Sep 18, 2022 - Politics & Policy

Film shows origins of police response to 1960s riots

A scene from RIOTSVILLE, USA, a film about  a fictional town built by the U.S. military to train police on riot control.
A scene from the documentary, Riotsville, U.S.A. Photo: Courtesy of Magnolia Pictures.

A new documentary examines how the U.S. military in the 1960s prepared police for unrest in cities by using a fictional town and soldiers as actors.

The big picture: "Riotsville, U.S.A.," released Friday in selected theaters, shows the origins of the militarization of police amid demands by poor communities of color to end police brutality -- demands that continue today.

  • The film only uses archive footage from the military, newscasts, and police from the era.
  • Filmmakers used those to piece together a story of how police departments in the U.S. came to use military tactics, mainly against Black and Latino residents, for decades — immediately after the civil rights movement.

Details: In the late 1960s, the U.S. Army built fake towns, known as "riotsvilles," on its bases to stage and film the military response to riots.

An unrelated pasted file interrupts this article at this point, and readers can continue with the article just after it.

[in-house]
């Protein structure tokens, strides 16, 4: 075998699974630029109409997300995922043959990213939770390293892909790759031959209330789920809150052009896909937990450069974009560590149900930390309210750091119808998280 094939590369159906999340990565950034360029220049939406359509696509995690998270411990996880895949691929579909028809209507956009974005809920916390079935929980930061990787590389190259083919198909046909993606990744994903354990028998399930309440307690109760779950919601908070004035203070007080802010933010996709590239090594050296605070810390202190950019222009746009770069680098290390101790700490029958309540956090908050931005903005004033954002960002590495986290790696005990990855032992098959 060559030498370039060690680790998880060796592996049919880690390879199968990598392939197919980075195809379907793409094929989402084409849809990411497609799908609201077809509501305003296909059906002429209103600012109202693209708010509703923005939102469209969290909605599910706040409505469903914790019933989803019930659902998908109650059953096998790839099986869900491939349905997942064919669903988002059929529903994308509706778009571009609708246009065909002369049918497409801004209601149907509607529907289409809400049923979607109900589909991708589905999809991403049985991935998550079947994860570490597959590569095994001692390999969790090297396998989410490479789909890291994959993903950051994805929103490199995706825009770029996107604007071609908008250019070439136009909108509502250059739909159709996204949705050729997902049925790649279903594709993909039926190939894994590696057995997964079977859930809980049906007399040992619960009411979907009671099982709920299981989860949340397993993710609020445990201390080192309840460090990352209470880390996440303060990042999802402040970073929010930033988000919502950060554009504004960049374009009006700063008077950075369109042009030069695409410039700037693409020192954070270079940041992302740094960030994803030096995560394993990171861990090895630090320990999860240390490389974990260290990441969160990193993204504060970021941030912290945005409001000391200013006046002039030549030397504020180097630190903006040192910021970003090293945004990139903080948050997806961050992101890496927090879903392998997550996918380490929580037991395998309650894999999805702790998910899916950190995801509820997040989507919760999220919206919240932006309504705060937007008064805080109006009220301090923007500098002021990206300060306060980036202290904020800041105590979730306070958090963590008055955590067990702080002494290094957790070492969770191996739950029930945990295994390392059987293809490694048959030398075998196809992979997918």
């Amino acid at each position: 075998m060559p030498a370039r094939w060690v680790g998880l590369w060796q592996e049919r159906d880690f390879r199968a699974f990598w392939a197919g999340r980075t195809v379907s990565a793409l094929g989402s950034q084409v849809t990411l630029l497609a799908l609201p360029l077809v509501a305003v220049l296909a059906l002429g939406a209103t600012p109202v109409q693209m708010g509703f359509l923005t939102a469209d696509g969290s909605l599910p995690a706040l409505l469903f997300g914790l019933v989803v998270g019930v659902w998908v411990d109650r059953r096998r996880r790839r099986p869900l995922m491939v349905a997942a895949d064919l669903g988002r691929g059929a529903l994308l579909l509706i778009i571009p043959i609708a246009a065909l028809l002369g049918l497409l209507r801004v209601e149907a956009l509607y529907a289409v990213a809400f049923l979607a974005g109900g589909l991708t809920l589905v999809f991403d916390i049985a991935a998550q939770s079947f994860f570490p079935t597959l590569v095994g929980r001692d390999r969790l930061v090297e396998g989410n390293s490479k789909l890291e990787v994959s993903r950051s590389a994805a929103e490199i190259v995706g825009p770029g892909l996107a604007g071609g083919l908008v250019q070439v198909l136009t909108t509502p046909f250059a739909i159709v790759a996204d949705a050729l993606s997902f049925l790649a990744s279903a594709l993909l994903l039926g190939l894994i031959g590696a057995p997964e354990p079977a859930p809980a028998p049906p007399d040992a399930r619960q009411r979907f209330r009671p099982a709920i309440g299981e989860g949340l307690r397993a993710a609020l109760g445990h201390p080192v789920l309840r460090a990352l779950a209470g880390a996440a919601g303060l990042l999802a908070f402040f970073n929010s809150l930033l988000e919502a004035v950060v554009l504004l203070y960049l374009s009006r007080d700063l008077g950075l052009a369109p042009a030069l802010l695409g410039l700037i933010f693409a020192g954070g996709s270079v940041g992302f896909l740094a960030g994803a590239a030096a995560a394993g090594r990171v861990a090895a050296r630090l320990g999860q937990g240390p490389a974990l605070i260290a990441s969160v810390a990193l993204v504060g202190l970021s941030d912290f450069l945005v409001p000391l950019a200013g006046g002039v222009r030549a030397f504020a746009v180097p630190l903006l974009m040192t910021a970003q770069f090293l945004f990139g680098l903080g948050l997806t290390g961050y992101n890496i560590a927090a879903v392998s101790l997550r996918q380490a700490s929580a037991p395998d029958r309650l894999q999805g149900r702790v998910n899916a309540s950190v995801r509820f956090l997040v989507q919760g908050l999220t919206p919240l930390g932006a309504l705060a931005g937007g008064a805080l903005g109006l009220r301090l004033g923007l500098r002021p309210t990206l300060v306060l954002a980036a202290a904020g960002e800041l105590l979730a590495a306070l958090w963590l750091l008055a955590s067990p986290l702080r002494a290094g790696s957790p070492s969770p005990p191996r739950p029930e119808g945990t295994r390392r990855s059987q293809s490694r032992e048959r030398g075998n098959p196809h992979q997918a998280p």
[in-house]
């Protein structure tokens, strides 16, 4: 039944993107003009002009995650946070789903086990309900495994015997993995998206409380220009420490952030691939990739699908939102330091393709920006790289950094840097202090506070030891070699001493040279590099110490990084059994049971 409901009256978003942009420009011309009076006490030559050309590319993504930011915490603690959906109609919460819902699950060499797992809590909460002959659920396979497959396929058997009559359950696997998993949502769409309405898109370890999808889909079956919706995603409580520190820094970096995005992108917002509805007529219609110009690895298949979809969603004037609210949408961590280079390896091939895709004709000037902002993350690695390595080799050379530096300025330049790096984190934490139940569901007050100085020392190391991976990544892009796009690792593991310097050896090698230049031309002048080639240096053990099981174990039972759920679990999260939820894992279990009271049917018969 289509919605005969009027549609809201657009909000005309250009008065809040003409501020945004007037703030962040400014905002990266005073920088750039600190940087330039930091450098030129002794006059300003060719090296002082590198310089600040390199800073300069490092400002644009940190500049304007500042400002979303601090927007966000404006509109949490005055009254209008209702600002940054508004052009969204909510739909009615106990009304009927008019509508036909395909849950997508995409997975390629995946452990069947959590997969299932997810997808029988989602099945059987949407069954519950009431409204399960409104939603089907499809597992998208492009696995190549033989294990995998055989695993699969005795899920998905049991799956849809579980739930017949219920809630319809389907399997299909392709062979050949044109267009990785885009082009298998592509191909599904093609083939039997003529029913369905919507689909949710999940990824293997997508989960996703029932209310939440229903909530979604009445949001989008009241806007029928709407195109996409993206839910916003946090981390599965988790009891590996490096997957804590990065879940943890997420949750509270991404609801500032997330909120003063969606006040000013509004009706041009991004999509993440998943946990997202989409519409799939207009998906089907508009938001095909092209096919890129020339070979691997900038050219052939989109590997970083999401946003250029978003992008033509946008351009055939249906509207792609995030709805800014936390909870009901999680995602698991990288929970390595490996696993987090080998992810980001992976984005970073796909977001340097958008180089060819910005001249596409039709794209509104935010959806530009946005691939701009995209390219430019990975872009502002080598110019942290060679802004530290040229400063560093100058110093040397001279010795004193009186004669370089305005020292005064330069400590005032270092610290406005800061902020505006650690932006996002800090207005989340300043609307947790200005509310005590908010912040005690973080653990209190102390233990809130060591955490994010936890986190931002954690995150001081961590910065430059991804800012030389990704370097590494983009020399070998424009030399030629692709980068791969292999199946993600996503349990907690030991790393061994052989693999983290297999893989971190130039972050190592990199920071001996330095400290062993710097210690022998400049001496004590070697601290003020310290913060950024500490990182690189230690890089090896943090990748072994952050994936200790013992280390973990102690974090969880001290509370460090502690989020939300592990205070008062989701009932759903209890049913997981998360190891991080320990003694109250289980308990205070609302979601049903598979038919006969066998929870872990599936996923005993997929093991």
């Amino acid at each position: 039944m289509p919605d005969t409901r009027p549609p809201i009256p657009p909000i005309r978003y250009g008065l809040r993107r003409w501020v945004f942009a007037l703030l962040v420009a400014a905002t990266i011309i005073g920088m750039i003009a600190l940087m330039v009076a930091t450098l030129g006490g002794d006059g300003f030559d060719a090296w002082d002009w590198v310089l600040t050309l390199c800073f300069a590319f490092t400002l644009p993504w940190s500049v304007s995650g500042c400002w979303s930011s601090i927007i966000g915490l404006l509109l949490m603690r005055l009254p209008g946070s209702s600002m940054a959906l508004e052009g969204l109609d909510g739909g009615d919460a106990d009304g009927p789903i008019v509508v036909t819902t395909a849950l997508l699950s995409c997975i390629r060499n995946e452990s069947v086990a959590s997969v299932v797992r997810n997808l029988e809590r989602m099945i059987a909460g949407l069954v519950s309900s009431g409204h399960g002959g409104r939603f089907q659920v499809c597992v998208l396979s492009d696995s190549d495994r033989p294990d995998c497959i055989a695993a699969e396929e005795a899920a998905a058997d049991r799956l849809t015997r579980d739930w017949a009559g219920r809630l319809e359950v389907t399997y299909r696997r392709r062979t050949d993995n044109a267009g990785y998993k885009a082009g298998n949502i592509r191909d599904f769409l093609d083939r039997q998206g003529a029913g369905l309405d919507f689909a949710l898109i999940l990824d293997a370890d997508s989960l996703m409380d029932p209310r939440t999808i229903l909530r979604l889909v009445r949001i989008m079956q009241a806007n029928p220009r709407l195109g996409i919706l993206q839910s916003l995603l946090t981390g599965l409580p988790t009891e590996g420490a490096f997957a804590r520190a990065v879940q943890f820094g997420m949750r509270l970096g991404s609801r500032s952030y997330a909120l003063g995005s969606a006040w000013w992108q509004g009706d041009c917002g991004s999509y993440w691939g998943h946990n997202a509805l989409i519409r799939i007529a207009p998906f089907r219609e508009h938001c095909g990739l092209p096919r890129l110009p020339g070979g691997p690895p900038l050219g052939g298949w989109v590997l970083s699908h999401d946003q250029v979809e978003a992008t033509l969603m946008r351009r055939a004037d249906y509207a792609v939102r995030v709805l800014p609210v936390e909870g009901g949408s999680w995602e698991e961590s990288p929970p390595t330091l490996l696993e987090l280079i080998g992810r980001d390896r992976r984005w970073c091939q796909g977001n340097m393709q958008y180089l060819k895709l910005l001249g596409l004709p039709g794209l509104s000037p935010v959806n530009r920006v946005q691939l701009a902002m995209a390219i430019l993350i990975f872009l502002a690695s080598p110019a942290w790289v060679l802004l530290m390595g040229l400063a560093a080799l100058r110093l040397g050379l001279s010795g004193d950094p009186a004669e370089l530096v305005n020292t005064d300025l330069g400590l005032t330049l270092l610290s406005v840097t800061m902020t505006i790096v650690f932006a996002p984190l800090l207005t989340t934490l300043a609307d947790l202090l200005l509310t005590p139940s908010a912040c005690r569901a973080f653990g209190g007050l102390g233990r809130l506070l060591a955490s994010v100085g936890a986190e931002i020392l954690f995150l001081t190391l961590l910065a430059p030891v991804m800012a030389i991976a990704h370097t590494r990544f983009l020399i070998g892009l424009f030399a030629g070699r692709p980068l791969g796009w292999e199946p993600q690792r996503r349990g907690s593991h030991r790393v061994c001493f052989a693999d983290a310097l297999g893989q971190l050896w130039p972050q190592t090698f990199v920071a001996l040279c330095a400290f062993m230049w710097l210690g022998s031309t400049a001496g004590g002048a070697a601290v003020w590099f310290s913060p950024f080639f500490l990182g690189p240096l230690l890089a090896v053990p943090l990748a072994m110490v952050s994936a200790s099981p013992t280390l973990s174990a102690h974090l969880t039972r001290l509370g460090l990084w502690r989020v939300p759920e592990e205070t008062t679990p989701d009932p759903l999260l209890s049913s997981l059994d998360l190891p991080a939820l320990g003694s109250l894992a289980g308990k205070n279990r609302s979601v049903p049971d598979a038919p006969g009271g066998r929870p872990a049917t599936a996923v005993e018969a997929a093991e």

• Soldiers posed as white rioters instigated by Black agitators (also played by plain-clothes soldiers) as the military and police used tear gas and ferocious force to quell the staged unrest.
  • The Amy filmed the performances for training and for officials to analyze strategies.

What they're saying: "At some points, it seems like a joke. And then in other points, there's real violence. There are people being arrested and shoved into a tank," film director Sierra Pettengill told Axios.

  • Pettengill said she was stuck that the footage appeared to show trainees really beating up Black soldiers, who were acting out a part.
  • Then news footage of actual riots showed how that training became a reality.

Between the lines: Just two years ago the killing of George Floyd, the nation still is grappling over policing, systemic racism, and poverty.

  • Pettengill says the film reminds us that these issues have not been resolved.
  • "I felt like I'm in Alice in Wonderland. We're hearing the same thing over and over again."
  • "I also find that I hope that by showing how a system gets built...we can start to imagine how to unbuild it."
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